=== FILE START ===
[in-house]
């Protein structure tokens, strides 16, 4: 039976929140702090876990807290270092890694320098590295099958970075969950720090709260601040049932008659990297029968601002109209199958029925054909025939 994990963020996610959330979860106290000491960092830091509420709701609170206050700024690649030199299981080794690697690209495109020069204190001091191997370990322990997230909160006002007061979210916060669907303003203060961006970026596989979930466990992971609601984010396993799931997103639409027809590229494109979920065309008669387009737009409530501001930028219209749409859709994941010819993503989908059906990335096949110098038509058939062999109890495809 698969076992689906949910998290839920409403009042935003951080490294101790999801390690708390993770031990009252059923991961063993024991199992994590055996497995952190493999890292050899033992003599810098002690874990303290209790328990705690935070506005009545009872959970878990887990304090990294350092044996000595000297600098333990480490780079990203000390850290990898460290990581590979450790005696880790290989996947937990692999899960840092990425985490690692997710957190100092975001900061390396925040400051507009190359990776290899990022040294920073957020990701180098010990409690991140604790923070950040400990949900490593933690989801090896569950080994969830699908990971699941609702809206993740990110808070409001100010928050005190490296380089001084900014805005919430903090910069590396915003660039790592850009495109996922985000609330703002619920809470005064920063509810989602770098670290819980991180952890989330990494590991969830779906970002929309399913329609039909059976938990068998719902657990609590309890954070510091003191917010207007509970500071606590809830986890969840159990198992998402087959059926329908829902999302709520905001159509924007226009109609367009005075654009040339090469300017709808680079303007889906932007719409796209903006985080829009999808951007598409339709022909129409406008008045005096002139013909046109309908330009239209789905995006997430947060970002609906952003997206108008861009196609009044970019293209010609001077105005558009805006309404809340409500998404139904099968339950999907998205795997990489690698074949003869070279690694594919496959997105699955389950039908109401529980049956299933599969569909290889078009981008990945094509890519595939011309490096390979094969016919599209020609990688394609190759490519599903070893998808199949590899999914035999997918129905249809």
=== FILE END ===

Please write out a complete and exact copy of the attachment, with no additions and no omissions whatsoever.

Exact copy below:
[in-house]
């Protein structure tokens, strides 16, 4: 039976929140702090876990807290270092890694320098590295099958970075969950720090709260601040049932008659990297029968601002109209199958029925054909025939 994990963020996610959330979860106290000491960092830091509420709701609170206050700024690649030199299981080794690697690209495109020069204190001091191997370990322990997230909160006002007061979210916060669907303003203060961006970026596989979930466990992971609601984010396993799931997103639409027809590229494109979920065309008669387009737009409530501001930028219209749409859709994941010819993503989908059906990335096949110098038509058939062999109890495809 698969076992689906949910998290839920409403009042935003951080490294101790999801390690708390993770031990009252059923991961063993024991199992994590055996497995952190493999890292050899033992003599810098002690874990303290209790328990705690935070506005009545009872959970878990887990304090990294350092044996000595000297600098333990480490780079990203000390850290990898460290990581590979450790005696880790290989996947937990692999899960840092990425985490690692997710957190100092975001900061390396925040400051507009190359990776290899990022040294920073957020990701180098010990409690991140604790923070950040400990949900490593933690989801090896569950080994969830699908990971699941609702809206993740990110808070409001100010928050005190490296380089001084900014805005919430903090910069590396915003660039790592850009495109996922985000609330703002619920809470005064920063509810989602770098670290819980991180952890989330990494590991969830779906970002929309399913329609039909059976938990068998719902657990609590309890954070510091003191917010207007509970500071606590809830986890969840159990198992998402087959059926329908829902999302709520905001159509924007226009109609367009005075654009040339090469300017709808680079303007889906932007719409796209903006985080829009999808951007598409339709022909129409406008008045005096002139013909046109309908330009239209789905995006997430947060970002609906952003997206108008861009196609009044970019293209010609001077105005558009805006309404809340409500998404139904099968339950999907998205795997990489690698074949003869070279690694594919496959997105699955389950039908109401529980049956299933599969569909290889078009981008990945094509890519595939011309490096390979094969016919599209020609990688394609190759490519599903070893998808199949590899999914035999997918129905249809």